Standardization: method for removing the effect of potential confounders such as age, gender, race from risk estimations.

Standardized incidence rate (SIR): the ratio of incident cases observed in the study group or population in a time period to the number of expected deaths if the study population has the mortality experience of the standard population.

Standardized mortality rate (SMR): the ratio of deaths observed in the study group or population in a time period to the number of expected deaths if the study population has the mortality experience of the standard population.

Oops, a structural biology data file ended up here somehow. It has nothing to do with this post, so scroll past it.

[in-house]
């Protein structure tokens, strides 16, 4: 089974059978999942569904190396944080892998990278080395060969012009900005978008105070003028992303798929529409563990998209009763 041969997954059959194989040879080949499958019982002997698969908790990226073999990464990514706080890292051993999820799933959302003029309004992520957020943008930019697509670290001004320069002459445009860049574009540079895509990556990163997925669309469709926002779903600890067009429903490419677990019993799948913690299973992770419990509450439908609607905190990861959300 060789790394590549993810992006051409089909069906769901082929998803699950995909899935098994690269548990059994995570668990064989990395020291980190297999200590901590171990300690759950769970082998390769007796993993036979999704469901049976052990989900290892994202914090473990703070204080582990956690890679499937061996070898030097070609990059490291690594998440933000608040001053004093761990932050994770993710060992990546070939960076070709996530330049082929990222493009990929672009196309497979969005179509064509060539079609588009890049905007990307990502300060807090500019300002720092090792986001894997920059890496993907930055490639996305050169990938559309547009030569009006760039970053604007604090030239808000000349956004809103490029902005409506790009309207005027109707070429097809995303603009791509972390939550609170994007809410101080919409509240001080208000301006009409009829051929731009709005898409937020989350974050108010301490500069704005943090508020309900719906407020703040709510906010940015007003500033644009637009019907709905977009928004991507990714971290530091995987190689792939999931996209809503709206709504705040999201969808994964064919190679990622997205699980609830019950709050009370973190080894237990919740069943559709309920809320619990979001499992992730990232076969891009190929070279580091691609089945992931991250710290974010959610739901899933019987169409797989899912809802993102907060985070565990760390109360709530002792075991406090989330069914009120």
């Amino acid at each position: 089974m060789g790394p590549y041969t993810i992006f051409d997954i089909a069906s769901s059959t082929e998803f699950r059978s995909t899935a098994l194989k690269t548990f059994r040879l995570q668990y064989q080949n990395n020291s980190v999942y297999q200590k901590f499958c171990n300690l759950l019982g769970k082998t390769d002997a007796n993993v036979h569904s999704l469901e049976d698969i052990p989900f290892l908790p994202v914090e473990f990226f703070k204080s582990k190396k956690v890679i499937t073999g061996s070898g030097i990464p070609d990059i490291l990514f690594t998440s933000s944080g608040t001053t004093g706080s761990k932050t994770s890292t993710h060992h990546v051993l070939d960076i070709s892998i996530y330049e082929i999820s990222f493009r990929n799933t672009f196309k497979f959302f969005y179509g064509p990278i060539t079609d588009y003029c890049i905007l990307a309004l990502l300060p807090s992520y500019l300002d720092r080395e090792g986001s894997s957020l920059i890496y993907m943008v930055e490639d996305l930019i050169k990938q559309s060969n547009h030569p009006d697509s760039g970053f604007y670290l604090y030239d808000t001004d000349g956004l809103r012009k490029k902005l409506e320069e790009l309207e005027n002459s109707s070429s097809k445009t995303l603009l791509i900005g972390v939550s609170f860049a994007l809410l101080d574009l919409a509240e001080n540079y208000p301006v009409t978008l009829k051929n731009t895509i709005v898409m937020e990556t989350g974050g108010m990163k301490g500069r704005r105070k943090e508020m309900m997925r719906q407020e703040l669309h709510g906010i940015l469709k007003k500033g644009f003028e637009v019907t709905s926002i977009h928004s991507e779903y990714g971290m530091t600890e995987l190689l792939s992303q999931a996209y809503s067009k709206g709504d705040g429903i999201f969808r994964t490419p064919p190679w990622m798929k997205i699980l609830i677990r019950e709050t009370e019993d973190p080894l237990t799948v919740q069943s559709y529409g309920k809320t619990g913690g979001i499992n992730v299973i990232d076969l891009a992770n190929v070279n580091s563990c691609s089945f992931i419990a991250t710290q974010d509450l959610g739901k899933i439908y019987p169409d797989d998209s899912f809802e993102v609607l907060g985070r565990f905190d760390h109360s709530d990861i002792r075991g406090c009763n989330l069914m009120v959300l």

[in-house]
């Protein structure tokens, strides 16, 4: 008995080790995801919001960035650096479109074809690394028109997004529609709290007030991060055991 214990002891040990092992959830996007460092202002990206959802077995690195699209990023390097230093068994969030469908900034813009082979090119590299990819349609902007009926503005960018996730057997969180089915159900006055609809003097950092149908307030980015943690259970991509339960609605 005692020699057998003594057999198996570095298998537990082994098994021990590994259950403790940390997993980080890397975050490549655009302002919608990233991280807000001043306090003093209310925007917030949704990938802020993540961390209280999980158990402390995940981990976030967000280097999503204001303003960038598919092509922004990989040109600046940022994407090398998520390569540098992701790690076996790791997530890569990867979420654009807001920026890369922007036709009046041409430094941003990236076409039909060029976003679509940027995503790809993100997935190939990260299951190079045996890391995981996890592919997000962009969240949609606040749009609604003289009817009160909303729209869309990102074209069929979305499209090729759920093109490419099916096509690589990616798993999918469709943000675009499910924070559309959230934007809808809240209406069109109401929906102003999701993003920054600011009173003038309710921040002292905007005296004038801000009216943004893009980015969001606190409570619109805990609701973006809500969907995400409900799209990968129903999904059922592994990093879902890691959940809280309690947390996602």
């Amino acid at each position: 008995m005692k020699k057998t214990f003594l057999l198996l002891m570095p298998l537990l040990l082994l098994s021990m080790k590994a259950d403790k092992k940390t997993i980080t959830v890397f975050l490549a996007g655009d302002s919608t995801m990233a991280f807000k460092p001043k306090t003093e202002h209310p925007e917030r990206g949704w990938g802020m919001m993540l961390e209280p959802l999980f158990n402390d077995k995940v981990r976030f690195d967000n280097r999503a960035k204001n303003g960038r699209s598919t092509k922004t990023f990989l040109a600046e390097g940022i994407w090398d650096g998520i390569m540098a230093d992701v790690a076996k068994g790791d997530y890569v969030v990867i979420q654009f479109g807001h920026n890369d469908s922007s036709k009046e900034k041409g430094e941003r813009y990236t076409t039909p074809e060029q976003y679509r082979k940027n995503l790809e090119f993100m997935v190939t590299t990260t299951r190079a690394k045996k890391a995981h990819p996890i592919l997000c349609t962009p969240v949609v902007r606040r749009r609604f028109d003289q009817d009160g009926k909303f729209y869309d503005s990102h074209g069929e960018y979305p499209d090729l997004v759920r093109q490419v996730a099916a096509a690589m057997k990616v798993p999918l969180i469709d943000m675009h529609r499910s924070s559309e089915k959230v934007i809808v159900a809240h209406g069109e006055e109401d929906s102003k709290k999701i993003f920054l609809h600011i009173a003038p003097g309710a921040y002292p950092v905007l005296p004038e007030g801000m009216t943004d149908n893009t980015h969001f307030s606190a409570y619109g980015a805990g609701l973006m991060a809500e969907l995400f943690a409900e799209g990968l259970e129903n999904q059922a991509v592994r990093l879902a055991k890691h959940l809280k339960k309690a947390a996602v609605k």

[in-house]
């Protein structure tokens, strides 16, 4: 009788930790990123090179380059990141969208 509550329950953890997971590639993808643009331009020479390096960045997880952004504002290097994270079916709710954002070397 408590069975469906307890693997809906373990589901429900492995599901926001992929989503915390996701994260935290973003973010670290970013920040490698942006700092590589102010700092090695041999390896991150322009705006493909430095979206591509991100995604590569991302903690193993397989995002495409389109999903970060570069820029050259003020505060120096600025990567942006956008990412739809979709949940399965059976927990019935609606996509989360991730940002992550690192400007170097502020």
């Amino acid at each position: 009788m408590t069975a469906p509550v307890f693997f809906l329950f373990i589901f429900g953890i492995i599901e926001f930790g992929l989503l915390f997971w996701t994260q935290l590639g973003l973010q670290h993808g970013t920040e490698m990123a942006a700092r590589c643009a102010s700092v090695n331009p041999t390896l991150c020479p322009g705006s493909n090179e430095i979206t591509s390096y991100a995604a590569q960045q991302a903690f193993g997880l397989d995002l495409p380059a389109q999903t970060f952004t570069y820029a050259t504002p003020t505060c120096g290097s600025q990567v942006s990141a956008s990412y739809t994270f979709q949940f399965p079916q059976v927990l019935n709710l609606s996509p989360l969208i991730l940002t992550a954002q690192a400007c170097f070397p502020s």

Standby mode: nuclear facilities available for operation but not currently operating.

Statistical power: the probability that a test will reject a null hypothesis when the hypothesis is actually false.

Statistical significance: refers to a result that is unlikely to be caused by chance; see “P (probability) value.”

Stratification: the process of separating a sample into categories according to a specific criterion, e.g., age, gender, smoking status.

Susceptibility: the risk of becoming afflicted by something that can impact health.

Temporality: the issue associated with specific study designs (e.g., cross-sectional studies, case-control studies) that makes it difficult to understand if exposure or disease came first.

Uncertainty: Lack of sureness or confidence in predictions of models or results of measurements (NCRP Report No. 158).



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